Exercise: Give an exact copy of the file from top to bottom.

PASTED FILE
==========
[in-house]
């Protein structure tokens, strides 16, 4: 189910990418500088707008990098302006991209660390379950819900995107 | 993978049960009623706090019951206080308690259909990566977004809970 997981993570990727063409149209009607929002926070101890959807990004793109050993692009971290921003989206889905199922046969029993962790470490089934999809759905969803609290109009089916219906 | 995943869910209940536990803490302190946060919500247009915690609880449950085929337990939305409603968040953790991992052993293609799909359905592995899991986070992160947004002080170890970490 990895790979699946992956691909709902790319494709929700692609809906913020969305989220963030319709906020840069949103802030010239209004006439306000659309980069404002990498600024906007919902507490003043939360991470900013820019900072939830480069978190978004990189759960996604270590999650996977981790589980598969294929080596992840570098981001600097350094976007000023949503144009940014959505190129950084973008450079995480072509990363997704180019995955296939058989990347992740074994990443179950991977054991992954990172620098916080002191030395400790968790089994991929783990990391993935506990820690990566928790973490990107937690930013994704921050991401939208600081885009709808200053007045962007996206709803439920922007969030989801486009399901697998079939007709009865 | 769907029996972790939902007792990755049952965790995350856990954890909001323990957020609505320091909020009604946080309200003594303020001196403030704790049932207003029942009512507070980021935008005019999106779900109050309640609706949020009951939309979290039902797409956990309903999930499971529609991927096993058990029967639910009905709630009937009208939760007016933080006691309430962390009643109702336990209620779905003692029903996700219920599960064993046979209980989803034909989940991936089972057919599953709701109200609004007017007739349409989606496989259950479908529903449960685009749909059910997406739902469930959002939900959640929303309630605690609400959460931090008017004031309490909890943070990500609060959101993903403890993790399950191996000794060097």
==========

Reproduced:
[in-house]
């Protein structure tokens, strides 16, 4: 189910990418500088707008990098302006991209660390379950819900995107 | 993978049960009623706090019951206080308690259909990566977004809970 997981993570990727063409149209009607929002926070101890959807990004793109050993692009971290921003989206889905199922046969029993962790470490089934999809759905969803609290109009089916219906 | 995943869910209940536990803490302190946060919500247009915690609880449950085929337990939305409603968040953790991992052993293609799909359905592995899991986070992160947004002080170890970490 990895790979699946992956691909709902790319494709929700692609809906913020969305989220963030319709906020840069949103802030010239209004006439306000659309980069404002990498600024906007919902507490003043939360991470900013820019900072939830480069978190978004990189759960996604270590999650996977981790589980598969294929080596992840570098981001600097350094976007000023949503144009940014959505190129950084973008450079995480072509990363997704180019995955296939058989990347992740074994990443179950991977054991992954990172620098916080002191030395400790968790089994991929783990990391993935506990820690990566928790973490990107937690930013994704921050991401939208600081885009709808200053007045962007996206709803439920922007969030989801486009399901697998079939007709009865 | 769907029996972790939902007792990755049952965790995350856990954890909001323990957020609505320091909020009604946080309200003594303020001196403030704790049932207003029942009512507070980021935008005019999106779900109050309640609706949020009951939309979290039902797409956990309903999930499971529609991927096993058990029967639910009905709630009937009208939760007016933080006691309430962390009643109702336990209620779905003692029903996700219920599960064993046979209980989803034909989940991936089972057919599953709701109200609004007017007739349409989606496989259950479908529903449960685009749909059910997406739902469930959002939900959640929303309630605690609400959460931090008017004031309490909890943070990500609060959101993903403890993790399950191996000794060097």